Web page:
Hymenachne (Hymenachne amplexicaulis and hybrids)

Also known as: olive hymenachne

Hymenachne is a tall perennial semi-aquatic grass. It can outcompete native plants and reduce numbers of fish and other aquatic animals.

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How does this weed affect you?

Hymenachne forms dense infestations which:

  • compete with native plants
  • reduce food and habitat for fish and other aquatic animals
  • restrict native fish movement and breeding
  • reduce water quality
  • block drains and irrigation channels
  • can damage infrastructure when large rafts of hymenachne float away in floods
  • can invade and reduce yields in sugar cane.

What does it look like?

Hymenachne is a perennial grass that can be up to 3.5 m tall. It can grow upright or semi-upright on land or float in water.

Leaves are:

  • bright green with light coloured veins
  • up to 50 cm long and 3 cm wide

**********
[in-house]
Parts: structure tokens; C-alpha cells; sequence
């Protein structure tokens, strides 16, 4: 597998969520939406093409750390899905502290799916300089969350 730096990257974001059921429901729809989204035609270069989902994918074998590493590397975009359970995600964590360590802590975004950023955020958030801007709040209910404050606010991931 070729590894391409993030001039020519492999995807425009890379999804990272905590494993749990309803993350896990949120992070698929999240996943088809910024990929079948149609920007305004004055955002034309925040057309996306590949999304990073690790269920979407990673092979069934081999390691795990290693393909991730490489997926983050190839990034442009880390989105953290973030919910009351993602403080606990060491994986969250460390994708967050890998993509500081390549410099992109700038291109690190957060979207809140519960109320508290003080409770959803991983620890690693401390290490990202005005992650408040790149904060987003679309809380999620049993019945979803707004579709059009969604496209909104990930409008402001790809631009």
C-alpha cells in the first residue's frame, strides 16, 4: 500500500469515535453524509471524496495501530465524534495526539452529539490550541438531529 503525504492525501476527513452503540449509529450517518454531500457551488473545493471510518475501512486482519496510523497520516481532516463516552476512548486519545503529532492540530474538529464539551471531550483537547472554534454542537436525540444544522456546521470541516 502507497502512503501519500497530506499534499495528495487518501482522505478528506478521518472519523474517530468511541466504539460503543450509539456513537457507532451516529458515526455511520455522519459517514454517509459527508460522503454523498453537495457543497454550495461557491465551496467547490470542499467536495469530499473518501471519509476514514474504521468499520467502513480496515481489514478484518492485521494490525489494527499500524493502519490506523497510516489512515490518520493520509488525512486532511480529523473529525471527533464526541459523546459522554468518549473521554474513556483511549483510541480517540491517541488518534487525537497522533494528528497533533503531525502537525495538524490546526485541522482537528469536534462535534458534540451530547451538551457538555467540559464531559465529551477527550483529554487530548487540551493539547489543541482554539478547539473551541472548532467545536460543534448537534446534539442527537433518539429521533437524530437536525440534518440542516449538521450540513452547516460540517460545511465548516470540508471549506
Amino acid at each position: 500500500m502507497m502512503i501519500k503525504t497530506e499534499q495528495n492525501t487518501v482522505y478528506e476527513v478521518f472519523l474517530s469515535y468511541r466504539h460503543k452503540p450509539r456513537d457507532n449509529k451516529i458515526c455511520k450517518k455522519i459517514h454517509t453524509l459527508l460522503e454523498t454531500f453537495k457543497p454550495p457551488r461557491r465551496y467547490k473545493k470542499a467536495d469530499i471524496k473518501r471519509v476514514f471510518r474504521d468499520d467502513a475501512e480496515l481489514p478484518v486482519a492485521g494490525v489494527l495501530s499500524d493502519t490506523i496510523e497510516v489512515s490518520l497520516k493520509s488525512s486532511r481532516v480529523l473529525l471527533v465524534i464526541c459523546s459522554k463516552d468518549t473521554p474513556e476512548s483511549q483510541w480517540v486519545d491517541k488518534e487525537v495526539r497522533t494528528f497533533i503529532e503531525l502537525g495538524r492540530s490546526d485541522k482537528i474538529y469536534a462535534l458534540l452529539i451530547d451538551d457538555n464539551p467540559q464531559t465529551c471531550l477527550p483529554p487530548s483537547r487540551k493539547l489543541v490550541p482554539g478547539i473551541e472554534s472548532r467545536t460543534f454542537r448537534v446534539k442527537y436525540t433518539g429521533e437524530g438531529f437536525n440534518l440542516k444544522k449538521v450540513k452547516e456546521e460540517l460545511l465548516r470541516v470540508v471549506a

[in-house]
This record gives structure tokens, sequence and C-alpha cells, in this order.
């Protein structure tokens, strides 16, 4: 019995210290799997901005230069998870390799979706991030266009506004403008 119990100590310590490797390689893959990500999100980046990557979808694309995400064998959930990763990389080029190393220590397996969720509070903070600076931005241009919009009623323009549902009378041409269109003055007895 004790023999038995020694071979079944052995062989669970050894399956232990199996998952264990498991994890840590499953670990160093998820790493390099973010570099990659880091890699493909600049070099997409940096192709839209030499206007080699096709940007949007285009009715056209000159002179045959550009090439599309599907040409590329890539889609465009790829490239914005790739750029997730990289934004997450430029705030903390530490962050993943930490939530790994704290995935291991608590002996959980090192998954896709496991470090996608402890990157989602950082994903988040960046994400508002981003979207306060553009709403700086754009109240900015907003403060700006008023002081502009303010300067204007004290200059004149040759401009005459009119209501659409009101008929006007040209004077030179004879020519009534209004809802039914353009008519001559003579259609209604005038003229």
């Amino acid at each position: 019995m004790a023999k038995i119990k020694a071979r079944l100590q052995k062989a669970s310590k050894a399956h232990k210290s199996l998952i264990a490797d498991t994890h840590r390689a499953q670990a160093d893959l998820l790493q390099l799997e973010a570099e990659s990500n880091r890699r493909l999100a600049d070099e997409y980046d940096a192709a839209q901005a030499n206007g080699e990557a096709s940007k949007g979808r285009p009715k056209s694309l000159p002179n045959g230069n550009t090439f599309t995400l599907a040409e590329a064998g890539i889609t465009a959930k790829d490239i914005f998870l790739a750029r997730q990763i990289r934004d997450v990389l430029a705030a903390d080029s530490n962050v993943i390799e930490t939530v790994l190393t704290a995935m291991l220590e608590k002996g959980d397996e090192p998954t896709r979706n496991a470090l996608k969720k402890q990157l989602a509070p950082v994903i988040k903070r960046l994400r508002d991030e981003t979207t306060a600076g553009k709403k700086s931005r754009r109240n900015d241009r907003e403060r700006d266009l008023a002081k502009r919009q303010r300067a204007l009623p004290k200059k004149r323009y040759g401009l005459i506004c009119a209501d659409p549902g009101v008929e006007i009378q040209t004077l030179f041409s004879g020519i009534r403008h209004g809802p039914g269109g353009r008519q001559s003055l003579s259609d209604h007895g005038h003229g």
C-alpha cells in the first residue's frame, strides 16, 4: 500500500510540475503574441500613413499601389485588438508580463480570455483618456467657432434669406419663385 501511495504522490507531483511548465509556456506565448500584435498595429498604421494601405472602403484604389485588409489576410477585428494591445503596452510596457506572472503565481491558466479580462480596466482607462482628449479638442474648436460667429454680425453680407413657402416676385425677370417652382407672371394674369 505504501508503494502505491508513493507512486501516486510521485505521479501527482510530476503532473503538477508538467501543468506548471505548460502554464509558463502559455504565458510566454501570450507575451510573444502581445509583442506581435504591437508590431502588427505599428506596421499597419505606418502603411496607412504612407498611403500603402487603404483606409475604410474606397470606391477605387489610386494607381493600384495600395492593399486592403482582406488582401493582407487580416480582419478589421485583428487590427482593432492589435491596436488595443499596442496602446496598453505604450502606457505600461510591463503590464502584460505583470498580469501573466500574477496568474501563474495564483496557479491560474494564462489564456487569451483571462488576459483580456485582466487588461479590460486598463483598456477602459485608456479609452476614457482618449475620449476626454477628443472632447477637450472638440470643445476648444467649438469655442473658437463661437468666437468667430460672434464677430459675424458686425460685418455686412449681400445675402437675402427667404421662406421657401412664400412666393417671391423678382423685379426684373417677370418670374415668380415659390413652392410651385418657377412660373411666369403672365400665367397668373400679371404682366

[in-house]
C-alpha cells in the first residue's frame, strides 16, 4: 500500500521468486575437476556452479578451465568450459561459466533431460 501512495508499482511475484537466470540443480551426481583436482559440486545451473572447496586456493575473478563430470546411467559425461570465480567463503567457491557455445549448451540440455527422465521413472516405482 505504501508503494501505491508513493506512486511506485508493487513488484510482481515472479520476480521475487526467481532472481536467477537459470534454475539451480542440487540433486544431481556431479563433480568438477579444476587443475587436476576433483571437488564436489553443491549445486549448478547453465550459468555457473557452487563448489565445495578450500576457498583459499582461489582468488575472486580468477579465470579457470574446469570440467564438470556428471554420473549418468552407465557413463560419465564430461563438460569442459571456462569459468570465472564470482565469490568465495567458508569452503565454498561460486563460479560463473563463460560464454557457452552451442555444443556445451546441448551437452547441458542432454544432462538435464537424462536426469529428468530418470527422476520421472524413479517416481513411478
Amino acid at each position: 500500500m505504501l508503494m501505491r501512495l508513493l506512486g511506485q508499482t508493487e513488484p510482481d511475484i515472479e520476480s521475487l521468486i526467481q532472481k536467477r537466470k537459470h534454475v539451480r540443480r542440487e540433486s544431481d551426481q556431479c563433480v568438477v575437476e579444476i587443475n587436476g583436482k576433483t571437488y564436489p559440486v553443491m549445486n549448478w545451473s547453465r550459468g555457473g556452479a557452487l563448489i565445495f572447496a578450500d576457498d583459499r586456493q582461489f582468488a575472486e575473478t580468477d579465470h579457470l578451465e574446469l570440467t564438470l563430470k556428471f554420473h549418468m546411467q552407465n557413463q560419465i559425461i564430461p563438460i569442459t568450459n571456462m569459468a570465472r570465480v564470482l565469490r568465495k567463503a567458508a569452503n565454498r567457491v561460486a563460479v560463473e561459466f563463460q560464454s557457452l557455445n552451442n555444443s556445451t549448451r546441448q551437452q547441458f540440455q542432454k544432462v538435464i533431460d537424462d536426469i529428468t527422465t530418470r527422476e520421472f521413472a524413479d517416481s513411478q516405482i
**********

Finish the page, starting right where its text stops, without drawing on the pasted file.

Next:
• hairy on the edges
  • slightly heart-shaped where they join around the stem
  • alternate along the stem.

 Seedheads are:

  • cylindrical
  • 10–40 cm long and 1–2 cm wide
  • green
  • made up of densely packed spikes each up to 5.5 mm long.

Seeds are:

  • 1–2 mm long and 0.6 mm wide
  • oval-shaped.

Stems are:

  • hairless
  • filled with white pith which helps them float.

Roots:

Roots are produced from the nodes on the horizontal stems.

Where is it found?

There are small, isolated infestations in the Richmond, Tweed and Clarence River catchments on the North Coast of NSW. All known infestations have control programs to eradicate them.

Hymenachne is native to the South and Central American tropics. Hymenachne was introduced to QLD and the NT as fodder for cattle in ponded pastures. It has since escaped cultivation and become a weed. If left undetected, hymenachne has the potential to spread further in northern NSW and become a major weed of wetlands and waterways.

What type of environment does it grow in?

Hymenachne grows in tropical and subtropical climates. It prefers nutrient-rich freshwater in swampy or seasonally flooded areas. It grows in wetlands, floodplains, irrigation channels, sugarcane crops and on stream banks. Hymenachne can grow in water up to 2 meters deep.